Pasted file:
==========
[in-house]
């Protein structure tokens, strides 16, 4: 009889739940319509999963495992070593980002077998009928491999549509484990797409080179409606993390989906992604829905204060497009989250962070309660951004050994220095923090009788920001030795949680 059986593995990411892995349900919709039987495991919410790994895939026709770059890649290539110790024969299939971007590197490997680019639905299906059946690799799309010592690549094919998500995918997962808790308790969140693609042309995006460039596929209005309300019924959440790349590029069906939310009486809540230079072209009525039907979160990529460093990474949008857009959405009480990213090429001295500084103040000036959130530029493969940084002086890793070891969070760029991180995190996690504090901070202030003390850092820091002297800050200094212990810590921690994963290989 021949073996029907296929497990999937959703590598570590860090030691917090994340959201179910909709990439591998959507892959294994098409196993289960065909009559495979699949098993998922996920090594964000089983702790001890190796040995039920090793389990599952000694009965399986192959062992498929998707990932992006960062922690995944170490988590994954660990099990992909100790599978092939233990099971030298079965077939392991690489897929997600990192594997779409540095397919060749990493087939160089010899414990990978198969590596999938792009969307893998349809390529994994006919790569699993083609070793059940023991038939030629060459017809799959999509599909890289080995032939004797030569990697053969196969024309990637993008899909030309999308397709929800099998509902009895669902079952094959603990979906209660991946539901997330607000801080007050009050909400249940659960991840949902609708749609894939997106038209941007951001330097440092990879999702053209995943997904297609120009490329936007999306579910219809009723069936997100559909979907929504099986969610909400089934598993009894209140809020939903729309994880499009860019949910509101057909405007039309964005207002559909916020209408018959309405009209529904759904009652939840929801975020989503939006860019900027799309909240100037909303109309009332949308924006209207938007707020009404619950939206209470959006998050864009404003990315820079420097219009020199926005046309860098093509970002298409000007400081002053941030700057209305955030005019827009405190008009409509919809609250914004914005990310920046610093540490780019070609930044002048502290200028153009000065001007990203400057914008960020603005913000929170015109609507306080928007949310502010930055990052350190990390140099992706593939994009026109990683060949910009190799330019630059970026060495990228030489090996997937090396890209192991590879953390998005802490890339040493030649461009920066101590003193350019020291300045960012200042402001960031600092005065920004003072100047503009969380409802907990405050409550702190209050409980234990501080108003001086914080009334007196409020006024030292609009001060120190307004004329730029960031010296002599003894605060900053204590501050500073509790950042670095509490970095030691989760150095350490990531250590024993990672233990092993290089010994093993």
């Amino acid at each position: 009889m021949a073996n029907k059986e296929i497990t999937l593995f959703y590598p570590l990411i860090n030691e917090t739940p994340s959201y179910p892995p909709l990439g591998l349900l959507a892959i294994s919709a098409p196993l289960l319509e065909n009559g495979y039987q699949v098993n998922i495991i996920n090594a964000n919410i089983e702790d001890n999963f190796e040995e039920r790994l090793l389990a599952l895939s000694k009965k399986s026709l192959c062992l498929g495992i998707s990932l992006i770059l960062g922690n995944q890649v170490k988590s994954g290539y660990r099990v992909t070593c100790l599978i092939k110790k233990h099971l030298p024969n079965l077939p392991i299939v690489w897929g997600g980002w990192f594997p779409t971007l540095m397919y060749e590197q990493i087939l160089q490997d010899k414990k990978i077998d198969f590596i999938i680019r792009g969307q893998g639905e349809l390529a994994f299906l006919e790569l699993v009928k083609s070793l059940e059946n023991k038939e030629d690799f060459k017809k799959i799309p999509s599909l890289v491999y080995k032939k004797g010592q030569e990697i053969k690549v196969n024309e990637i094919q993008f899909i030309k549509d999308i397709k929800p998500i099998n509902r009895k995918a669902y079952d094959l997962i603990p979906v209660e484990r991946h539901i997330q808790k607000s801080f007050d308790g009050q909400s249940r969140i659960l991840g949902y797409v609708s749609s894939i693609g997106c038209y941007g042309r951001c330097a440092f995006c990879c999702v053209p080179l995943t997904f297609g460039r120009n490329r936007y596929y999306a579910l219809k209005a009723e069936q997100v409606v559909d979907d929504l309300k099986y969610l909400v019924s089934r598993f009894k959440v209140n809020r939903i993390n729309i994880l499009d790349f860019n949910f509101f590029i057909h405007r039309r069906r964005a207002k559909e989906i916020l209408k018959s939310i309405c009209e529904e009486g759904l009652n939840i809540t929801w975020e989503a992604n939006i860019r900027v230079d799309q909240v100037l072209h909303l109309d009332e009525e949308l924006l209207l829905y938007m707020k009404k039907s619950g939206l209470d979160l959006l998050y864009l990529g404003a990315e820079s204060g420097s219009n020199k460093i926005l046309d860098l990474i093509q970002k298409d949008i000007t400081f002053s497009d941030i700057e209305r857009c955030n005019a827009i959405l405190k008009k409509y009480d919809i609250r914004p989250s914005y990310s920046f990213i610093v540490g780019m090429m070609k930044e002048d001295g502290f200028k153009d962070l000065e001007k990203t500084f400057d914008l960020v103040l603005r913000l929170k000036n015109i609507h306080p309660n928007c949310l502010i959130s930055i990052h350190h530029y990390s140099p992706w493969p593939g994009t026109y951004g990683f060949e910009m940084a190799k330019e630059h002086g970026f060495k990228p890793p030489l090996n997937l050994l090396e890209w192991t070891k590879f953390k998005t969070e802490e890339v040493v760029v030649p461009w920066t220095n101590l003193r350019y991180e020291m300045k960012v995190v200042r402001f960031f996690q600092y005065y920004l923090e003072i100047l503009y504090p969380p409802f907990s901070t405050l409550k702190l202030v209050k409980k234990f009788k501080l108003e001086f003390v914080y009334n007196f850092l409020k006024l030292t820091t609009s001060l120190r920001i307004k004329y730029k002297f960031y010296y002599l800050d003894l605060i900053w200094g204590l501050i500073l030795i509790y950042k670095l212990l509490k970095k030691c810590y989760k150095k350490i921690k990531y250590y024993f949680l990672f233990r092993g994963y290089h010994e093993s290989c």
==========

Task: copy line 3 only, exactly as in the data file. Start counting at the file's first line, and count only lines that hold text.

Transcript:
């Amino acid at each position: 009889m021949a073996n029907k059986e296929i497990t999937l593995f959703y590598p570590l990411i860090n030691e917090t739940p994340s959201y179910p892995p909709l990439g591998l349900l959507a892959i294994s919709a098409p196993l289960l319509e065909n009559g495979y039987q699949v098993n998922i495991i996920n090594a964000n919410i089983e702790d001890n999963f190796e040995e039920r790994l090793l389990a599952l895939s000694k009965k399986s026709l192959c062992l498929g495992i998707s990932l992006i770059l960062g922690n995944q890649v170490k988590s994954g290539y660990r099990v992909t070593c100790l599978i092939k110790k233990h099971l030298p024969n079965l077939p392991i299939v690489w897929g997600g980002w990192f594997p779409t971007l540095m397919y060749e590197q990493i087939l160089q490997d010899k414990k990978i077998d198969f590596i999938i680019r792009g969307q893998g639905e349809l390529a994994f299906l006919e790569l699993v009928k083609s070793l059940e059946n023991k038939e030629d690799f060459k017809k799959i799309p999509s599909l890289v491999y080995k032939k004797g010592q030569e990697i053969k690549v196969n024309e990637i094919q993008f899909i030309k549509d999308i397709k929800p998500i099998n509902r009895k995918a669902y079952d094959l997962i603990p979906v209660e484990r991946h539901i997330q808790k607000s801080f007050d308790g009050q909400s249940r969140i659960l991840g949902y797409v609708s749609s894939i693609g997106c038209y941007g042309r951001c330097a440092f995006c990879c999702v053209p080179l995943t997904f297609g460039r120009n490329r936007y596929y999306a579910l219809k209005a009723e069936q997100v409606v559909d979907d929504l309300k099986y969610l909400v019924s089934r598993f009894k959440v209140n809020r939903i993390n729309i994880l499009d790349f860019n949910f509101f590029i057909h405007r039309r069906r964005a207002k559909e989906i916020l209408k018959s939310i309405c009209e529904e009486g759904l009652n939840i809540t929801w975020e989503a992604n939006i860019r900027v230079d799309q909240v100037l072209h909303l109309d009332e009525e949308l924006l209207l829905y938007m707020k009404k039907s619950g939206l209470d979160l959006l998050y864009l990529g404003a990315e820079s204060g420097s219009n020199k460093i926005l046309d860098l990474i093509q970002k298409d949008i000007t400081f002053s497009d941030i700057e209305r857009c955030n005019a827009i959405l405190k008009k409509y009480d919809i609250r914004p989250s914005y990310s920046f990213i610093v540490g780019m090429m070609k930044e002048d001295g502290f200028k153009d962070l000065e001007k990203t500084f400057d914008l960020v103040l603005r913000l929170k000036n015109i609507h306080p309660n928007c949310l502010i959130s930055i990052h350190h530029y990390s140099p992706w493969p593939g994009t026109y951004g990683f060949e910009m940084a190799k330019e630059h002086g970026f060495k990228p890793p030489l090996n997937l050994l090396e890209w192991t070891k590879f953390k998005t969070e802490e890339v040493v760029v030649p461009w920066t220095n101590l003193r350019y991180e020291m300045k960012v995190v200042r402001f960031f996690q600092y005065y920004l923090e003072i100047l503009y504090p969380p409802f907990s901070t405050l409550k702190l202030v209050k409980k234990f009788k501080l108003e001086f003390v914080y009334n007196f850092l409020k006024l030292t820091t609009s001060l120190r920001i307004k004329y730029k002297f960031y010296y002599l800050d003894l605060i900053w200094g204590l501050i500073l030795i509790y950042k670095l212990l509490k970095k030691c810590y989760k150095k350490i921690k990531y250590y024993f949680l990672f233990r092993g994963y290089h010994e093993s290989c």